Two months ago, the term ‘monomajority’ entered the lexicon of Ukraine’s pundits, journalists, and most Ukrainians who are more-or-less paying attention. However, the debate over the nature of this monomajority rages on. After Sluha Narodu demonstratively worked in fire-engine mode, the question arose as to just how far and where such a legislature might take the country.
Yet, in the third week of September, unknowns were added to this equation. The Verkhovna Rada unexpectedly failed on two votes – both times thanks to members of the presidential faction. Indeed, it looks like more surprises are in store for Ukraine. However, it’s not enough to track what’s going on in the Rada to understand the current political process. It’s just as important to have some understanding of just who these “servants of the people” are and what forces of Ukrainian society they represent.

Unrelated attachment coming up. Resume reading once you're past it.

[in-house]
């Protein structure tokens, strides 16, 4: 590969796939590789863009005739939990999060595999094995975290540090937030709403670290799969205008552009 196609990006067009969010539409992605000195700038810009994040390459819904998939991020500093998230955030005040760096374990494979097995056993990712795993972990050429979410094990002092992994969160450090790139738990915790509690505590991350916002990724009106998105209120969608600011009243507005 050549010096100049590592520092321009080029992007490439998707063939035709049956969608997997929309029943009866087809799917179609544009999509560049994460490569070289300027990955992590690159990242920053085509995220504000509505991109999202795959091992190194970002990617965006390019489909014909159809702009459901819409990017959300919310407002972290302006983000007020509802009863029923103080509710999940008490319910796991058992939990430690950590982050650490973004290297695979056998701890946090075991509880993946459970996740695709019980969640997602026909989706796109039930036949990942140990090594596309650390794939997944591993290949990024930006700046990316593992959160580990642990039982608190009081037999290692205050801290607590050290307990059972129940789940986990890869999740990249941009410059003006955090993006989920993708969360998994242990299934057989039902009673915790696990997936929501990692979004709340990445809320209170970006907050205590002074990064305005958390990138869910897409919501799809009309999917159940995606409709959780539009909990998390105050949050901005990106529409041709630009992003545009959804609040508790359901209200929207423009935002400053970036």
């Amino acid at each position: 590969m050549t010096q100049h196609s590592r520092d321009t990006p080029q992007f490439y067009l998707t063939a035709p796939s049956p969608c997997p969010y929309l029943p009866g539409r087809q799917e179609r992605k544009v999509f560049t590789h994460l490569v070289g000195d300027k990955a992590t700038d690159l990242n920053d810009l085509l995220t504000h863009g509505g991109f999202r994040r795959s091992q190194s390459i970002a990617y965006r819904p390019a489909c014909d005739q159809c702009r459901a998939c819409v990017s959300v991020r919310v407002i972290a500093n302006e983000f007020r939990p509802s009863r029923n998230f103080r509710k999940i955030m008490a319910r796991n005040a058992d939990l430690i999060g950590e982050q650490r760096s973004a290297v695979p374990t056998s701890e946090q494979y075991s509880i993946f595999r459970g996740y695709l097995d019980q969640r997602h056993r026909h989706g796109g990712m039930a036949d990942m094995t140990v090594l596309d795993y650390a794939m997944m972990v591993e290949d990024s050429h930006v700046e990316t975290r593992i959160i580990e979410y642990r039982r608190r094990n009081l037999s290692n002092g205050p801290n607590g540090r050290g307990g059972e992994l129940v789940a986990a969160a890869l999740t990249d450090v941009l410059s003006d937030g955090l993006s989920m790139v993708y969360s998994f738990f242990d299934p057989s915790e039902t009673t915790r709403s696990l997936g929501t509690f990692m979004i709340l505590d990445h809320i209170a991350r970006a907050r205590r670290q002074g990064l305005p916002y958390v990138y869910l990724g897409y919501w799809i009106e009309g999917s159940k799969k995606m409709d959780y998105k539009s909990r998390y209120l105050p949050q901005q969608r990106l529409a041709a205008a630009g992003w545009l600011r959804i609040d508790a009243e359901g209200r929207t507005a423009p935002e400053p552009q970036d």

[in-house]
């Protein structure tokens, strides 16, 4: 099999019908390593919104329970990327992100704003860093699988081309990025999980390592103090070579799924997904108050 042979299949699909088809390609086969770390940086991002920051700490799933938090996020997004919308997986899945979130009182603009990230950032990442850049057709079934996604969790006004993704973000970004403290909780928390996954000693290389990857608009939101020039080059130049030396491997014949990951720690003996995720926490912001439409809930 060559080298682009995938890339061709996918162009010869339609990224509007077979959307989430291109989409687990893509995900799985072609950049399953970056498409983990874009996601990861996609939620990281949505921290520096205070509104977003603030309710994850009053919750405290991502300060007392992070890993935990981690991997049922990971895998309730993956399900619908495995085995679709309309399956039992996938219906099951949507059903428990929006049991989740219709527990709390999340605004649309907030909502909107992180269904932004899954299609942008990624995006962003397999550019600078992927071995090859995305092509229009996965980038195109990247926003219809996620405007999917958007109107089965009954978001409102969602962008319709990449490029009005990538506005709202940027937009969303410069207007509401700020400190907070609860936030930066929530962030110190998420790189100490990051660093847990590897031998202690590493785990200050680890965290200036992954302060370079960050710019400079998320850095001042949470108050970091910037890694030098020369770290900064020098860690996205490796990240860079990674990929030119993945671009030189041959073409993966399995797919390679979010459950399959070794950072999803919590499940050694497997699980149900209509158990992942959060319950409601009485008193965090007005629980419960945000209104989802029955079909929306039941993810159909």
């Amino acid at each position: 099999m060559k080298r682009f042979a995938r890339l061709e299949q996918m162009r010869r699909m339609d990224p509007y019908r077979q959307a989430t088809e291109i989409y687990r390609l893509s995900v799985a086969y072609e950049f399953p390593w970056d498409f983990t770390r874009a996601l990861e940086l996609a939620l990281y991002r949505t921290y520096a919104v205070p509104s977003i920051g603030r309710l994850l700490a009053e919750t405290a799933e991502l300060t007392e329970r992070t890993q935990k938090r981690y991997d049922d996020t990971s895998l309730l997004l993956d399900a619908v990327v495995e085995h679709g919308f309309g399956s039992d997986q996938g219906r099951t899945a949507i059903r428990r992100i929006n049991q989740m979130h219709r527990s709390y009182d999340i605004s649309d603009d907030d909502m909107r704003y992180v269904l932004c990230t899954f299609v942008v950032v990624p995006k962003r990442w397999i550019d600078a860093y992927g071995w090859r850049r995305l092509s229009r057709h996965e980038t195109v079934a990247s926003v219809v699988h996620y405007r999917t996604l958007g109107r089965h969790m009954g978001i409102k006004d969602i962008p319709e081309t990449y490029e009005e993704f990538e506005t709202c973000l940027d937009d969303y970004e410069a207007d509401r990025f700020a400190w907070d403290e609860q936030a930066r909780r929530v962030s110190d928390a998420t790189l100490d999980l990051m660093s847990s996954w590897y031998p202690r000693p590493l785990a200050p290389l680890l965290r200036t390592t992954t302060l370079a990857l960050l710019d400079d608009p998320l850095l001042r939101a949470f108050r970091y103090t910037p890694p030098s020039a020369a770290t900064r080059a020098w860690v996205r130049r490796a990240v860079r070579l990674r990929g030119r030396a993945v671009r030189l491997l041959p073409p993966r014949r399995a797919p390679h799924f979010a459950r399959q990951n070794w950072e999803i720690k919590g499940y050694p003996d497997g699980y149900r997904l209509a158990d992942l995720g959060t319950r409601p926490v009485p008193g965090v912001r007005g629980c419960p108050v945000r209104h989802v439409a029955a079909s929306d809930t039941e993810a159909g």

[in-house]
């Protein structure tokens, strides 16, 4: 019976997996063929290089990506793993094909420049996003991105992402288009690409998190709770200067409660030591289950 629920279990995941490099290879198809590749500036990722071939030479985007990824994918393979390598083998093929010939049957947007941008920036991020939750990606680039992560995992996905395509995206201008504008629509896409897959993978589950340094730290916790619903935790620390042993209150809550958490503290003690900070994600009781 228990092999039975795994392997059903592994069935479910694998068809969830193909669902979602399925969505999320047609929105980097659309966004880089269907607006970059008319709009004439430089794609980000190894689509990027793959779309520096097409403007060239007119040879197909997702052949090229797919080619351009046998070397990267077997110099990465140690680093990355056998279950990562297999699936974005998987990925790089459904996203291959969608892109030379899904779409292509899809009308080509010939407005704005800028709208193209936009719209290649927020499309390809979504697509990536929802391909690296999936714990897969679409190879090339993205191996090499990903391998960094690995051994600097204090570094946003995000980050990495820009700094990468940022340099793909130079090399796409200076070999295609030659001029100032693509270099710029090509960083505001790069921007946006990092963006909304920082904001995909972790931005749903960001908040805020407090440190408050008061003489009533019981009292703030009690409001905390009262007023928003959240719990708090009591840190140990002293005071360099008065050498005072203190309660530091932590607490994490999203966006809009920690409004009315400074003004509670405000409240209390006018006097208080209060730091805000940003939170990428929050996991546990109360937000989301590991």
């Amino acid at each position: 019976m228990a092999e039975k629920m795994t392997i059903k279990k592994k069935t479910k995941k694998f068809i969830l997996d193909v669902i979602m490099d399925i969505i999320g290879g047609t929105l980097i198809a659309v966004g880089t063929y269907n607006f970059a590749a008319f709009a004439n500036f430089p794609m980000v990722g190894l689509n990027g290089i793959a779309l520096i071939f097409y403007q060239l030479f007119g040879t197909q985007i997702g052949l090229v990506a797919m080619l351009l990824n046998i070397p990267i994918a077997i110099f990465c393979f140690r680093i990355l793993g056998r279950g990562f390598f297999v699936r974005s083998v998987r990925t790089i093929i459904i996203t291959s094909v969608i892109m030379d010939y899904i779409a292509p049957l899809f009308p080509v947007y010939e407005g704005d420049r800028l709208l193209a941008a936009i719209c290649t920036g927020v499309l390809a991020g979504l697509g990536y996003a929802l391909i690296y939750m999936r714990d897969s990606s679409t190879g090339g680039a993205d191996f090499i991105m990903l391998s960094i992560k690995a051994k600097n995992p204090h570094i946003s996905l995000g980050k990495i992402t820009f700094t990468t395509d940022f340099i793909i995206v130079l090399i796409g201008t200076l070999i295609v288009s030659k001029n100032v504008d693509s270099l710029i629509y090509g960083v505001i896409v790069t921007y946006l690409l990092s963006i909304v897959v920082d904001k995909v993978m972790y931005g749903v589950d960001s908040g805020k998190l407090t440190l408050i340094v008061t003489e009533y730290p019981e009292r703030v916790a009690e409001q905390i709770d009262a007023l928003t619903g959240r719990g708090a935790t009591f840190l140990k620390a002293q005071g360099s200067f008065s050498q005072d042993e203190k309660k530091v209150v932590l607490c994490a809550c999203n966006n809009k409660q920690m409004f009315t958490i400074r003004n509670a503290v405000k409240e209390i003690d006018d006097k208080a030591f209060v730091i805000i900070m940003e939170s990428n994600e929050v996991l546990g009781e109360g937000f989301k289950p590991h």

How and how much the 9th Convocation of the Verkhovna Rada differs from its predecessor has long been written up. The social profile of Sluha Narodu can be outlined briefly: the president’s faction firstly distinguishes itself in that all of its members are new faces, that is, they’ve been elected to the Rada for the first time. What’s more, according to the Slovo i Dilo portal, nearly 90% have no previous party affiliation of any kind, while 63% have no previous experience in civic activities. Next, they are relatively young, with the average age slightly below 38, making this convocation the youngest in the history of independent Ukraine. Moreover, 52.6% come from the business environment and upper management. But there is also a significant portion that represents small business and physical entity-entrepreneurs (FOPs). In terms of where they come from, 54% come from Kyiv and central oblasts of Ukraine according to official data, the south takes another 20%, and while western Ukraine takes 17%. Only 9% come from the east. Interestingly, the collective portrait of the monomajority coincides pretty accurately with the country’s main “servant,” President Volodymyr Zelenskiy: at 41 he is Ukraine’s youngest president, he has a university degree, he comes from the southeast, and was elected straight out of business.